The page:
Estrogenic activity of bisphenol A and 2,2-bis(p-Hydroxyphenyl)-1,1,1-trichloroethane (HPTE) demonstrated in mouse uterine gene profiles

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Abstract

Background: Interest and concern regarding potentially estrogenic substances have resulted in development of model systems to evaluate mechanisms of such chemicals. Microarray studies have indicated that estradiol (E2)-stimulated uterine responses can be divided into early and late phases. Comparison of E2 uterine transcript profles and those of other estrogenic chemicals of interest in vivo indicates mechanisms and activities of test compounds. oB je c t iv e s: We compared transcript responses and mechanisms of response using mouse reproductive tracts after treatment with E2, estriol (E3), bisphenol A (BPA), and 2,2-bis(p-hydroxyphenyl)-1,1,1-trichloroethane (HPTE). Methods: Uterine RNA from ovariectomized wild-type mice, estrogen receptor α (ERα) knockout (αERKO) mice, and mice expressing a DNA-binding-defcient ERα (KIKO) treated with E2, E3, BPA, or HPTE for 2 or 24 hr was analyzed by microarray. Resulting regulated transcripts were compared by hierarchical clustering and correlation analysis, and response patterns were verifed by reverse-transcription real-time polymerase chain reaction (RT-PCR). results: Both xenoestrogens, BPA and HPTE, showed profles highly correlated to that of E2 in the early response phase (2 hr), but the correlation diminished in the later response phase (24 hr), similar to the known weak estrogen E3. Both xeno estrogens also mimicked E2 in samples from KIKO mice, indicating that they are able to utilize the indirect tethering mode of ERα signaling. No response was detected in ERα-null uteri, indicating that ERα mediates the responses. conclusion: Our study forms a basis on which patterns of response and molecular mechanisms of potentially estrogenic chemicals can be assessed.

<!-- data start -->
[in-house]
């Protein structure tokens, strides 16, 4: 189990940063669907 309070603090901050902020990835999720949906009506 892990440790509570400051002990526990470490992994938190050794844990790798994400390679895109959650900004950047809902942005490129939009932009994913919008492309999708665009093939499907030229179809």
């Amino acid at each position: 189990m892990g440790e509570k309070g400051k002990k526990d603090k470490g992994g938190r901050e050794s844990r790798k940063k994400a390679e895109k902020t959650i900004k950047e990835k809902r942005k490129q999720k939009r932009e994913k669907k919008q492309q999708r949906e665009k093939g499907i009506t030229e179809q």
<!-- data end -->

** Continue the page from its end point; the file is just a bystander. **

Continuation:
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Hewitt, S. C., & Korach, K. S. (2011). Estrogenic activity of bisphenol A and 2,2-bis(p-Hydroxyphenyl)-1,1,1-trichloroethane (HPTE) demonstrated in mouse uterine gene profiles. Environmental Health Perspectives, 119(1), 63–70. https://doi.org/10.1289/ehp.1002347

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